As one of the world's great trading nations, immigration has made a huge contribution to our country. Migrants have helped build our economy and staffed our public services. The list of those who have made a dramatic contribution is lengthy.
NHS nurses and doctors, bus drivers, high tech specialists and manual workers.
We are also rightly proud that our shores offered a safe haven to those who have been persecuted because of their race, their politics or religion. Those in the 1930s fleeing Nazi Germany or in the 1970s, fleeing Idi Amin's dictatorship or more recently survivors from atrocities in Africa and the Balkans. Britain should never abandon that proud tradition, opposing torture and defending human rights.
However, there is no doubt that there's been a growing reliance on overseas workers in recent years. That's not a sign of a healthy economy, but a dysfunctional one.
We should want our employers to provide training to the next generation of workers here at home, yet only 4-8% of British employers are thought to offer apprenticeships. Exploitation of migrant workers and undercutting of local workers' wages is common in certain industries. In the care sector alone, which has become heavily dependent on low skilled migrant labour, 220,000 workers are paid less than the minimum wage
Under Ed Miliband's leadership, Labour will tackle these problems, combat the exploitation and help end the unfairness.
When a million young people are unemployed, we need to do more as a country to encourage employers to give young workers a chance. And we need to do more to invest in the long-term productive capacity of the economy.
So we will require every firm hiring a migrant worker from outside the EU to offer an apprenticeship in return. We will use procurement rules to ensure that large firms given government contracts offer apprenticeships. This will apply to what's called 'Tier 2' workers, and we will consult on whether it should also apply to some intra-company transfers.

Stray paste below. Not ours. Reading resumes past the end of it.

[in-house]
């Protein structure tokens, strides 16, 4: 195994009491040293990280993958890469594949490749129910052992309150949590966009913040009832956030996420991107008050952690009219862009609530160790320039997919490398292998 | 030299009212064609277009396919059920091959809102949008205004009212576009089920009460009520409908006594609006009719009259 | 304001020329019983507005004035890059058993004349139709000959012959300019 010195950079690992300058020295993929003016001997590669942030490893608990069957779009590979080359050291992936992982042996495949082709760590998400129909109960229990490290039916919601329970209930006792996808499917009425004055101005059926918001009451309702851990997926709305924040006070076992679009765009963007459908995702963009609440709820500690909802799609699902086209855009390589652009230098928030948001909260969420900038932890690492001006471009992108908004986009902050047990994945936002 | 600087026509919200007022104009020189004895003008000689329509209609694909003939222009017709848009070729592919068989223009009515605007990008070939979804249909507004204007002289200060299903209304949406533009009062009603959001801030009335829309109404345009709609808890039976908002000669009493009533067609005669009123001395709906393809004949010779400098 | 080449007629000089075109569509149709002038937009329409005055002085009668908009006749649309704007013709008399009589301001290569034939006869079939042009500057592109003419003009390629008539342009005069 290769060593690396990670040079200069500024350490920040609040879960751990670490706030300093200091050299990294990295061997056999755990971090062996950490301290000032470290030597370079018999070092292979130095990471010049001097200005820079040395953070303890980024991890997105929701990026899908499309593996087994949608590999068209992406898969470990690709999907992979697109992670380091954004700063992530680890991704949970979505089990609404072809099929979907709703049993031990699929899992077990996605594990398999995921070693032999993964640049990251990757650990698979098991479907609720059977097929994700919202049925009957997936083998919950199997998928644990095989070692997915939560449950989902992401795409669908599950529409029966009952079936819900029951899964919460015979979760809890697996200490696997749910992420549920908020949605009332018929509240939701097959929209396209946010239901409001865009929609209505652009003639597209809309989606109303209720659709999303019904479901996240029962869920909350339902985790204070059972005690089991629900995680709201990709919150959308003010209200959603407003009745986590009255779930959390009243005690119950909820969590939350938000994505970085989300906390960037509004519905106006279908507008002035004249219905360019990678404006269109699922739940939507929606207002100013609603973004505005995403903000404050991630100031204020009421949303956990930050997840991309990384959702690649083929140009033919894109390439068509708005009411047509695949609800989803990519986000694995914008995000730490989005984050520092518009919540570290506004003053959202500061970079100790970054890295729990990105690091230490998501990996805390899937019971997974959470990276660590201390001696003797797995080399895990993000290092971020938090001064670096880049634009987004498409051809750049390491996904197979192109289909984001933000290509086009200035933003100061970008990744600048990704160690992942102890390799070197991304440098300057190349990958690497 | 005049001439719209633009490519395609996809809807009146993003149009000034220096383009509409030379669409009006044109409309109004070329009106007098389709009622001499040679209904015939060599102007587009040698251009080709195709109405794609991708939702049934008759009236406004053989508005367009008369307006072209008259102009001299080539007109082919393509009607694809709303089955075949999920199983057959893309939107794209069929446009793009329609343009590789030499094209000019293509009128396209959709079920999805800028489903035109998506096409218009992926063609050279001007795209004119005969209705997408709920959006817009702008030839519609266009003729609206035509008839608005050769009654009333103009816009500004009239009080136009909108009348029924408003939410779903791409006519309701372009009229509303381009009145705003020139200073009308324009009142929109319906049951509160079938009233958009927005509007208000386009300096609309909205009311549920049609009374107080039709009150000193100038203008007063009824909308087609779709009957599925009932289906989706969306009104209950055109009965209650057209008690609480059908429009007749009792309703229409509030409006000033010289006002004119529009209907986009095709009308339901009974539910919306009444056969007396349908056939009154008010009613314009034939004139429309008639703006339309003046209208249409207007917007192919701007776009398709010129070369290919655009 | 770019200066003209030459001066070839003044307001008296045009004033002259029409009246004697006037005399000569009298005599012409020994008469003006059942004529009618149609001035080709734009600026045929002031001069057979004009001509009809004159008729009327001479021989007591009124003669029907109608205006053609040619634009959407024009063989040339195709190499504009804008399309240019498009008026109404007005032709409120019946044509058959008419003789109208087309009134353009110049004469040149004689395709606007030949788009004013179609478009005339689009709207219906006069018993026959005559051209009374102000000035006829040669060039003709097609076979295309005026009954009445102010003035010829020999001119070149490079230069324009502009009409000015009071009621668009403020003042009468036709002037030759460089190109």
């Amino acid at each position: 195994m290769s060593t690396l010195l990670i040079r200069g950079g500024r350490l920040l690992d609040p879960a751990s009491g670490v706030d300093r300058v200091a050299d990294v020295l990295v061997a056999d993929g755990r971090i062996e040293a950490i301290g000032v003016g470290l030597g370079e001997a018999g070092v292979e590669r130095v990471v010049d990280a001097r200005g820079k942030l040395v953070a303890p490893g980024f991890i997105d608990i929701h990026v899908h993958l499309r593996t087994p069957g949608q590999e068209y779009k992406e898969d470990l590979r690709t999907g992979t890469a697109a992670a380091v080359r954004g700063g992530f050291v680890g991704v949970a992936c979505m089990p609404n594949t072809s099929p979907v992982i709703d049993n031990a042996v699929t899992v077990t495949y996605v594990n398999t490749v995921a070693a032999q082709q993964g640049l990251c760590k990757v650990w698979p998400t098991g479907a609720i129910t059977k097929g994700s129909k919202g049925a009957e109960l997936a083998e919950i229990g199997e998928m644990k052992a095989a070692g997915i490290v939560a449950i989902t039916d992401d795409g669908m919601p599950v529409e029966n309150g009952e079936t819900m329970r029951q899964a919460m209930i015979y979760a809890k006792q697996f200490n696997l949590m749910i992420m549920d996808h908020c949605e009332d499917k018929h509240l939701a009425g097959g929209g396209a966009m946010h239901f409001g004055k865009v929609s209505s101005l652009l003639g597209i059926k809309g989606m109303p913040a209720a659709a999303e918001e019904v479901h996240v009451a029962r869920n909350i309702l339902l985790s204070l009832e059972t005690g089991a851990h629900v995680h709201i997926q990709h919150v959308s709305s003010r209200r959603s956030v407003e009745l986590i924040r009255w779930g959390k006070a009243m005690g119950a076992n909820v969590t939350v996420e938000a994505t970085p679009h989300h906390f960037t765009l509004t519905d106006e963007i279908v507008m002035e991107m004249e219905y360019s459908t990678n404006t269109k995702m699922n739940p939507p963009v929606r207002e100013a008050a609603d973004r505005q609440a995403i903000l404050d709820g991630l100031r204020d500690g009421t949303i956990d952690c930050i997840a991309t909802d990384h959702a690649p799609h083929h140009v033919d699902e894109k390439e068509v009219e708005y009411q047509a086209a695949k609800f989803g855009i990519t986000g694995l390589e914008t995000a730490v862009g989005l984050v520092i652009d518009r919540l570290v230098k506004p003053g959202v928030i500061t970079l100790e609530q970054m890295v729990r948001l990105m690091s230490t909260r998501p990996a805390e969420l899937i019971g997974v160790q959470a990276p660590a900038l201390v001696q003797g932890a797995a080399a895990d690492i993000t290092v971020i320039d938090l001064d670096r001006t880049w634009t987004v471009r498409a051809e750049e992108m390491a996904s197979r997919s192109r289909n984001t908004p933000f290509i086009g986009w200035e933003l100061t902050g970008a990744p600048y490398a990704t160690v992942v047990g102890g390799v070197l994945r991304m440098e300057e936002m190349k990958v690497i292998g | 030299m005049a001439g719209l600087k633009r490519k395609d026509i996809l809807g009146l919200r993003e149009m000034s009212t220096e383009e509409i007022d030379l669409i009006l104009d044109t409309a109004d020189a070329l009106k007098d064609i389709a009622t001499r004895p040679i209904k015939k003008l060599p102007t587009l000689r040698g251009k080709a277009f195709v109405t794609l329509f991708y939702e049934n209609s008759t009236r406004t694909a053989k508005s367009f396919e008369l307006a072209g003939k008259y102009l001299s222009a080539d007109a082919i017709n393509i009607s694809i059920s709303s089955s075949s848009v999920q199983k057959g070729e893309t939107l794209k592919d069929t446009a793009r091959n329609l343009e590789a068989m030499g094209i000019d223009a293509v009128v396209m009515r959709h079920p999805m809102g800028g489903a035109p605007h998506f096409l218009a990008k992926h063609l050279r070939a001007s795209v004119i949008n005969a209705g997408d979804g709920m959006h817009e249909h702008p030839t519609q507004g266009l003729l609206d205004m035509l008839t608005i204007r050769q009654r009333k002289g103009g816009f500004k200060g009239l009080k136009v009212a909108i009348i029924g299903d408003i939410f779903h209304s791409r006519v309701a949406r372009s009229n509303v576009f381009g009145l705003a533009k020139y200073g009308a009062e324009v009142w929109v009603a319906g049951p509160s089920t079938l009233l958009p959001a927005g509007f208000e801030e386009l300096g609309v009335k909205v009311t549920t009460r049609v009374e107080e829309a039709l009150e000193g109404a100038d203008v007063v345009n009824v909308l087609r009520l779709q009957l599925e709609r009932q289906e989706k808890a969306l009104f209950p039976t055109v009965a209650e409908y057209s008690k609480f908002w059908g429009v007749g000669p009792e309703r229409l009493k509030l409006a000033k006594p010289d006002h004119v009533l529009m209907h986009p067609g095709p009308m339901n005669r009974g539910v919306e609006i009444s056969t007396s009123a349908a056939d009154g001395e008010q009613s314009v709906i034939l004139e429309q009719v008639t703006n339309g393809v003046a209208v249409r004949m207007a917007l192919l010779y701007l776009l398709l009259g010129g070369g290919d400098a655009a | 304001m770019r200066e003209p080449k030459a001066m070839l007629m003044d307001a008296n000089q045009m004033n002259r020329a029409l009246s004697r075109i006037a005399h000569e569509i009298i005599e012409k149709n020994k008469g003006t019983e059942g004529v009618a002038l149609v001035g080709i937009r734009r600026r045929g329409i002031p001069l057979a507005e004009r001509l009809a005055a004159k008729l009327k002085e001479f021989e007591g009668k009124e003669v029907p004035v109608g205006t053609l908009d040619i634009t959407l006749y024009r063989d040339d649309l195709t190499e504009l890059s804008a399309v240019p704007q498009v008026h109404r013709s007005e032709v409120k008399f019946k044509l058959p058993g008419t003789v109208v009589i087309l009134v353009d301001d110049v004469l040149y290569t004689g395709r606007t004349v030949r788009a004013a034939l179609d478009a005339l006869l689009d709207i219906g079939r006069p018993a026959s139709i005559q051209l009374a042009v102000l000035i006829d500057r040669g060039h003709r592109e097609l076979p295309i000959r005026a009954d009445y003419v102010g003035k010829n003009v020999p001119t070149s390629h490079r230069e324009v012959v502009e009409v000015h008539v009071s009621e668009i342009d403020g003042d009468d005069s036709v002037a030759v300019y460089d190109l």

We are determined to halt the race to the bottom whereby exploitation and undercutting of workers' wages are far too common.
So we will establish a taskforce to understand and tackle exploitation within the care sector - as the first step in a process to ensure proper systems are in place to trigger swift action in all those sectors where there is evidence of a dependence on low skilled migrant labour.
We will take action to minimum wage enforcement. Far too often companies have paid beneath the minimum wage to both migrant and British workers. We have already said we will double the fines for firms paying people below the minimum wage. But there is a case for going even further - by increasing the maximum fine for paying below the minimum wage to £50,000, the same level as for illegal fly-tipping.
And as Yvette Cooper has already said, we will end the use of slum housing to undercut local workers and exploit migrant labour and we will look to extend the powers of the Gangmasters Licensing Authority.
We want to build a One Nation economy built on fairness and equity. That means a new approach to immigration so that we all benefit from it, based on strong controls, and an understanding that there are different kinds of immigration and preventing the undercutting of local workers.
Chris Bryant MP is Labour's Shadow Minister for Immigration